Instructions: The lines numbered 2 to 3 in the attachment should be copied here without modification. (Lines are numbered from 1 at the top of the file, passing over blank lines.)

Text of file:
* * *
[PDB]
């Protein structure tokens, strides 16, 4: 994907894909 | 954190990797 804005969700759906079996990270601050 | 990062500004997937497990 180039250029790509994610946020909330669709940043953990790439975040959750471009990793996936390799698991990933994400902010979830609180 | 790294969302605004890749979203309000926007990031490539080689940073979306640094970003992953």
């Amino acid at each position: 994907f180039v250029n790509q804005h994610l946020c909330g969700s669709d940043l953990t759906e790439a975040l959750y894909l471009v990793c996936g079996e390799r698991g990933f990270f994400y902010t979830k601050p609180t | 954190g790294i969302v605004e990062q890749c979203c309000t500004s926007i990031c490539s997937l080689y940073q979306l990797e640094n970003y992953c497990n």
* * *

């Protein structure tokens, strides 16, 4: 994907894909 | 954190990797 804005969700759906079996990270601050 | 990062500004997937497990 180039250029790509994610946020909330669709940043953990790439975040959750471009990793996936390799698991990933994400902010979830609180 | 790294969302605004890749979203309000926007990031490539080689940073979306640094970003992953």
């Amino acid at each position: 994907f180039v250029n790509q804005h994610l946020c909330g969700s669709d940043l953990t759906e790439a975040l959750y894909l471009v990793c996936g079996e390799r698991g990933f990270f994400y902010t979830k601050p609180t | 954190g790294i969302v605004e990062q890749c979203c309000t500004s926007i990031c490539s997937l080689y940073q979306l990797e640094n970003y992953c497990n």